Sanderling-Calidris alba have been returning to Broome over the past few weeks from their northern migration. Each year the Sanderling depart from Australia and head north to Siberia to breed and then return to be observed running frantically along the water’s edge. Sanderling prefer sandy beaches and they are found along Cable Beach, northern Cable Beach, Reddell Beach and Gantheaume Point when they are present in Broome. The problem with photographing Sanderling is that they rarely stand still, especially prior to migration and on their return. Sanderling always appear to be the most active of the shorebirds in Broome and whilst other shorebirds are content at roost on high tide the Sanderling are often still running around feeding.

Earlier this year when we were in the south of Western Australia adding numerous bird species to our 2018 year list we encountered a small flock of Sanderling. Having visited the art on the grain silos at Ravensthorpe we travelled to the coastal town of Hopetoun. Hopetoun is a quiet coastal town with white sandy beaches that make your shoes squeak! As we wandered along the beach we soon observed a small flock of six Sanderling on the boat ramp. The Sanderling were busily feeding and allowed for a few photos as they ran frantically in and out with the waves.

Sanderling feeding on the boat ramp

When these six Sanderling at Hopetoun were ready to head north they would have to fly a minimum of 2000 kilometres/1200 miles to even get as far as Broome and that’s if they travelled direct! The Sanderling would then continue north to breed and hopefully return once again to Australia several weeks later. We have observed Sanderling that have been individually marked in South Australia drop in and rest and feed on Broome’s beaches in September before they continue on their journey south, but it is still a long way to go for such a small shorebird.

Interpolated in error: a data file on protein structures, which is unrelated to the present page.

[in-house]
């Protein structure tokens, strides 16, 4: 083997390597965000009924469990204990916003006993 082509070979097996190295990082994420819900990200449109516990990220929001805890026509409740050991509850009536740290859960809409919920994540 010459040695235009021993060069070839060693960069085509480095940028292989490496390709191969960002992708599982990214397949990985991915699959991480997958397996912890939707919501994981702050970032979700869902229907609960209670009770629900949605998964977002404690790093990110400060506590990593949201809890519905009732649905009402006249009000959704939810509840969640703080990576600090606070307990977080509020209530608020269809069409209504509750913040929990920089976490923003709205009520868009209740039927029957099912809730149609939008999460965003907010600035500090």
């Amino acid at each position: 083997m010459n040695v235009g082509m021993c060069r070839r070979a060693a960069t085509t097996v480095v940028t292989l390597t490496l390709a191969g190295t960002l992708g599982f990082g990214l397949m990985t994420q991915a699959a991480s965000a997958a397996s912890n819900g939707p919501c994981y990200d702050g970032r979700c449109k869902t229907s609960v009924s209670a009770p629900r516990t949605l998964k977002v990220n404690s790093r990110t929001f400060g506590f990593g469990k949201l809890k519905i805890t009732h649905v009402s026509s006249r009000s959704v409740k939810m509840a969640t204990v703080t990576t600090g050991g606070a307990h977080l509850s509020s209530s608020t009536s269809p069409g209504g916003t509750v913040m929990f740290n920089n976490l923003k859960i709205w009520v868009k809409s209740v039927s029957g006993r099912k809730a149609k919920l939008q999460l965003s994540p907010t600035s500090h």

Sanderling on the boat ramp

Sanderling weigh in at around 50 grams, so they are twice as heavy as the even smaller Red-necked Stint, which is also encountered on the beaches around Broome and at the ephemeral lakes. All of these shorebirds are incredible when you consider the journeys that they make each year to breed in the northern hemisphere. You can encounter Sanderling in numerous countries around the world and each time you observe them you should take a moment to consider the journey that they have made to be with you that moment in time.

Written by Clare M
Clare and her husband, Grant, have lived permanently in Broome, Western Australia since 1999 after living in various outback locations around Western Australia and Darwin. She has lived in the Middle East and the United States and traveled extensively in Europe. She monitors Pied Oystercatchers breeding along a 23km stretch of Broome's coastline by bicycle and on foot. She chooses not to participate in social media, but rather wander off into the bush for peace and tranquility. Thankfully she can write posts in advance and get away from technology!